Divorce Past Age 50, More Likely Now Than Ever
Researchers from Bowling Green State University found that while the overall divorce rate between 1990 and 2008 remained stable, the divorce rate among persons ages 50 and older more than doubled during that period of time. That research further indicated that 25% of all divorces today involve someone age 50 or older.
Getting divorced when you are older may well raise different or additional issues that are not as relevant for younger people. Issues involving child support and custody may not exist or may be less significant, but new economic challenges take their place, such as who is paying the remaining mortgage on the home, or will the home need to be sold.
There are questions pertaining to whether retirement must be delayed or is even still economically feasible. There are emotional challenges, dealing with the sudden change from being married and a couple, sometimes for decades, to now being single and alone. For a woman who has had the primary duty of raising children and taking care of the house, finding employment that allows you to maintain your standard of living, however modest, can be a daunting prospect.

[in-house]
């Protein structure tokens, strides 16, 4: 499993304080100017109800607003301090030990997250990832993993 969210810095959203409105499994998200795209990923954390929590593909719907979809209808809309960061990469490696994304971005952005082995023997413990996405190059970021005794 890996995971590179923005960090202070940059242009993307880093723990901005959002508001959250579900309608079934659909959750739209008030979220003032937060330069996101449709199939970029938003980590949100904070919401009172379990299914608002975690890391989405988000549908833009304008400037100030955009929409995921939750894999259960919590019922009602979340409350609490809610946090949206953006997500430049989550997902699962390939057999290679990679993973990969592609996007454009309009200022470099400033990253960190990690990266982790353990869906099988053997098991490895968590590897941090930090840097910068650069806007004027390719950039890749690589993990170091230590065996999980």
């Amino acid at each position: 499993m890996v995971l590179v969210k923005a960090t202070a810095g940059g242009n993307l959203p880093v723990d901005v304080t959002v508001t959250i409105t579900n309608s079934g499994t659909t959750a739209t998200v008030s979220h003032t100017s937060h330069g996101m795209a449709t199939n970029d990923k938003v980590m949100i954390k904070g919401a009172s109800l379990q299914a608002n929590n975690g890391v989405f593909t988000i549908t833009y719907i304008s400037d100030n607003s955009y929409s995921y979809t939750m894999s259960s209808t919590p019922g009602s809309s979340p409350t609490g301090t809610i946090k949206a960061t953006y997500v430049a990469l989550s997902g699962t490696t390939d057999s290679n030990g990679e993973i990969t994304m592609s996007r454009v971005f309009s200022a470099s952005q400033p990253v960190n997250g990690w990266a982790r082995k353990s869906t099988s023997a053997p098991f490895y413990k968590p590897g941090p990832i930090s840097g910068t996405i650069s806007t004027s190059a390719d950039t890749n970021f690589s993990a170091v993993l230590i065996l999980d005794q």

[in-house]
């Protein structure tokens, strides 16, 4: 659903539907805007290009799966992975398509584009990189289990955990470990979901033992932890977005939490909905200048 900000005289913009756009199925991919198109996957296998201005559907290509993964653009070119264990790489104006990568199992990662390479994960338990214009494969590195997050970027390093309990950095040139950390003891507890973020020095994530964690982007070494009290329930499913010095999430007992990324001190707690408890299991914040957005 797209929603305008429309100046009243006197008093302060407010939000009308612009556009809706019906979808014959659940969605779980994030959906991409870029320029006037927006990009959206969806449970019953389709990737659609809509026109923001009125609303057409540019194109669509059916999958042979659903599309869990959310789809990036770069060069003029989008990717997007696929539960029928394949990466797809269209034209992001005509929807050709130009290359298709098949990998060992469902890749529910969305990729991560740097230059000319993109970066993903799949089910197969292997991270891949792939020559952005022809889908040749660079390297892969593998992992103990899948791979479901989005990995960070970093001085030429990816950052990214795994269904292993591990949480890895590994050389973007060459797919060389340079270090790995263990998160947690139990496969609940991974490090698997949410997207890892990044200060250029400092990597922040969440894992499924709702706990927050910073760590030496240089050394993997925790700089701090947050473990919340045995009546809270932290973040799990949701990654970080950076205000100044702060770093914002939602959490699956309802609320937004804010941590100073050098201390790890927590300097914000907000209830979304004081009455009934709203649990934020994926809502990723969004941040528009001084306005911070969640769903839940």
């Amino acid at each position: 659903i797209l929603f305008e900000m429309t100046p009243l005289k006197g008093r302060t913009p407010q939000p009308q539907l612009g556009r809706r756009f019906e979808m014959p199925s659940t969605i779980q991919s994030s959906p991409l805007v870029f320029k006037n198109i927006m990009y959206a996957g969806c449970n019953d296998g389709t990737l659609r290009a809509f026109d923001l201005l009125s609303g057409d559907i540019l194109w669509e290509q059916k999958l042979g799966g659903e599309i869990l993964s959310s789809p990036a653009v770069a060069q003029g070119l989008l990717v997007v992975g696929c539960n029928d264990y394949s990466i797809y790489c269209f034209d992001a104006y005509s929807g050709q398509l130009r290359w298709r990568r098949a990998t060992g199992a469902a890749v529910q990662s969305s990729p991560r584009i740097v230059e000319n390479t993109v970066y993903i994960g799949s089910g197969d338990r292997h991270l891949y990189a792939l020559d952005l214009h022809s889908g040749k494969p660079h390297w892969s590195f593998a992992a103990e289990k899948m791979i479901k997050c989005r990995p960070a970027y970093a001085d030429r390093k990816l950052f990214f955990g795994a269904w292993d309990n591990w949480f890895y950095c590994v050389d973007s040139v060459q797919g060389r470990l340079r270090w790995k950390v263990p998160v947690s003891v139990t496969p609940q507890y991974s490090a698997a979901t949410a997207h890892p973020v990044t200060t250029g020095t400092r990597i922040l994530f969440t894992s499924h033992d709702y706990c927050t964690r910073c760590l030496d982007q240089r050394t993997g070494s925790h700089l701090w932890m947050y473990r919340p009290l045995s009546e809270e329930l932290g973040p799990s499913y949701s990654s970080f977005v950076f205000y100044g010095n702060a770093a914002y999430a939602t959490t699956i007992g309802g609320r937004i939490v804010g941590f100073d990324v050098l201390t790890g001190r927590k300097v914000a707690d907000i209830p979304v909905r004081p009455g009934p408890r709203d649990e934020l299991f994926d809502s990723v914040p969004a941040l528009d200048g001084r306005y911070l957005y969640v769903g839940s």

If you are in your fifties and faced with the prospect of divorce, you should consider getting professional help from accountants, financial planners and an attorney experienced in handling these types of divorces, all of whom can help you sort though the myriad of details that go into a this type of divorce case.
Will You Receive Spousal Support?
In Ohio, the granting of spousal support or alimony is controlled by a statute section that lists 14 factors that are used to determine if spousal support is appropriate and reasonable. The court uses these factors to determine the nature, amount, terms of payment, and duration of the support.
Some of the factors include:
- Income and disparity in income
- Relative earning abilities
- Duration of the marriage
- Age and health condition
- Standard of living
And there is a final catch all provision that allows the judge to consider any other factor that is “relevant and equitable.”
An Experienced Attorney is Helpful
A non-working spouse that has been in a long-term marriage and has been out of the workforce for many years may have a strong case for support. However, despite the fact that the law sets forth the factors to be considered, presenting evidence either in favor of or in opposition to a request for spousal support requires a skilled attorney.
Our divorce attorneys have significant experience in handling such matters and are available to consult with you regarding the specific facts of your situation.